The transition to President Bush's second term, filled with backstage betrayals, plots and pathologies, would make for an excellent chapter of "I, Claudius." To begin with, I have learned from numerous sources, including several people close to Brent Scowcroft, that Bush has unceremoniously and without public acknowledgment dumped Scowcroft, his father's closest associate and friend, as chairman of the Foreign Intelligence Advisory Board. The elder Bush's national security advisor was the last remnant of traditional Republican realism permitted to exist within the administration. But no longer. At the same time, Vice President Dick Cheney has imposed his authority over Secretary of State-designate Condoleezza Rice, in order to blackball Arnold Kanter, former undersecretary of state to James Baker, and partner in the Scowcroft Group, as a candidate for deputy secretary of state.
"Words like 'incoherent' come to mind," one top State Department official told me about Rice's effort to organize her office. She is unable to assert herself against Cheney, her wobbliness a sign that the State Department will mostly be sidelined as a power center for the next four years. The neoconservatives' attempt to force their favorites on Rice and her failure to accede to their every demand is one motive ascribed to Cheney's veto of Kanter.
Rice may have wanted to appoint as deputy her old friend Robert Blackwill, whom she had put in charge of Iraq at the NSC. But Blackwill, a mercurial personality with a volcanic temper, allegedly physically assaulted a female U.S. Foreign Service officer in Kuwait and was forced to resign in November. Secretary of State Colin Powell and his deputy Richard Armitage assembled the evidence against Blackwill and presented it to Rice. "Condi only dismissed him after Powell and Armitage threatened to go public," a State Department source close to Powell told me.
Meanwhile, key senior State Department professionals, with long, promising careers presumably ahead of them, such as Marc Grossman, undersecretary of state for political affairs, have abruptly resigned. According to their colleagues, who have chosen to remain (at least for now), they foresee the damage that will be done as Rice is charged with whipping the State Department into line with the White House and Pentagon neocons. Floundering, Rice has pleaded with Armitage to stay on for a while. But "he colorfully said he would not," a State Department official told me. Rice's radio silence when her former mentor, Scowcroft, was defenestrated, was taken by the State Department professionals as a sign of things to come.
Bush has borne resentment against his father's alter ego since before Scowcroft privately rebuked him for his Iraq follies more than a year ago -- an incident that has not previously been reported. Bush "did not receive it well," said a friend of Scowcroft's. In "A World Transformed," the elder Bush's 1998 memoir, coauthored with Scowcroft, they explained why the then-president decided not to seize Baghdad in the Gulf War: "Had we gone the invasion route, the U.S. could conceivably still be an occupying power in a bitterly hostile land." In the run-up to the Iraq war, Scowcroft wrote an opinion piece in the Wall Street Journal warning of the danger. Bush derided him, according to conservative biographers Peter and Rachel Schweizer in "The Bushes": "Scowcroft has become a pain in the ass in his old age," they quoted Bush. The Schweizers write, "Although he never went public with them, the president's own father shared many of Scowcroft's concerns." Despite his belief that the younger Bush's policies were disastrous, Scowcroft publicly supported him for reelection mainly out of loyalty to the father.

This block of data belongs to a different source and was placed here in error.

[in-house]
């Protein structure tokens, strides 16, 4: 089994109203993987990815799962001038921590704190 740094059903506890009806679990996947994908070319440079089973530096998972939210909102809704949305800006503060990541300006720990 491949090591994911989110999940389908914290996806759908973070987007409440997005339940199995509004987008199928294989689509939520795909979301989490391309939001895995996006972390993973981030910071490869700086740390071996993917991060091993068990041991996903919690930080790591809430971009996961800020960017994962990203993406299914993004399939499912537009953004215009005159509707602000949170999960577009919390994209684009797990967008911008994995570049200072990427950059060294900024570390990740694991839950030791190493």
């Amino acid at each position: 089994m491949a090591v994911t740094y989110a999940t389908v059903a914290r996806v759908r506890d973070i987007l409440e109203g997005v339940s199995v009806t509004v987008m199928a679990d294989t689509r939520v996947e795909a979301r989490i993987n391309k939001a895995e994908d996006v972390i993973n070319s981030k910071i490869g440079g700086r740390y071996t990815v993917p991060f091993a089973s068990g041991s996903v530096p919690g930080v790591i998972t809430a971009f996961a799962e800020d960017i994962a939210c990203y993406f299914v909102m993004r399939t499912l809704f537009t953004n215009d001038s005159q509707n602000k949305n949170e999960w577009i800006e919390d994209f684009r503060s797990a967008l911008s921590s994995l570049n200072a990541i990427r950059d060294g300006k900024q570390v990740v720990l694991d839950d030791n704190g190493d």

The rejection of Kanter is a compound rejection of Scowcroft and James Baker -- the tough, cunning, results-oriented operator who as White House chief of staff saved the Reagan presidency from its ideologues, managed the elder Bush's successful campaign in 1988, and was summoned by the family in 2000 to rescue George W. in Florida. When all else failed (the voters, for example), Baker arranged the outcome that put Bush in the Oval Office. In the 1995 memoir of his years as secretary of treasury and state, Baker observed that in the Gulf War the administration's "one overriding strategic concern was to avoid what we often referred to as the Lebanonization of Iraq, which we believed would create a geopolitical nightmare." In private, Baker is scathing about the current occupant of the White House, people who have spoken with him have recently related to me. Now the one indispensable creator of the Bush family political fortunes is repudiated.
Those Republican elders who warned of endless war are purged. And those who advised Bush that Saddam was building nuclear weapons, that with a light military force the operation would be a "cakewalk," that capturing Baghdad was a "mission accomplished," and that the Iraqi army should be disbanded, are rewarded.
Powell, the outgoing secretary of state fighting his last battle, a rearguard action against his own administration on behalf of his tattered reputation, is leaking stories to the Washington Post about how his advice went unheeded. Secretary of Defense Donald Rumsfeld, whose heart beats with the compassion of a crocodile, clings to his job by staging Florence Nightingale-like tableaux of hand-holding the wounded, while declaiming into the desert wind about "victory." Since the election, 203 U.S. soldiers have been killed and 1,674 wounded.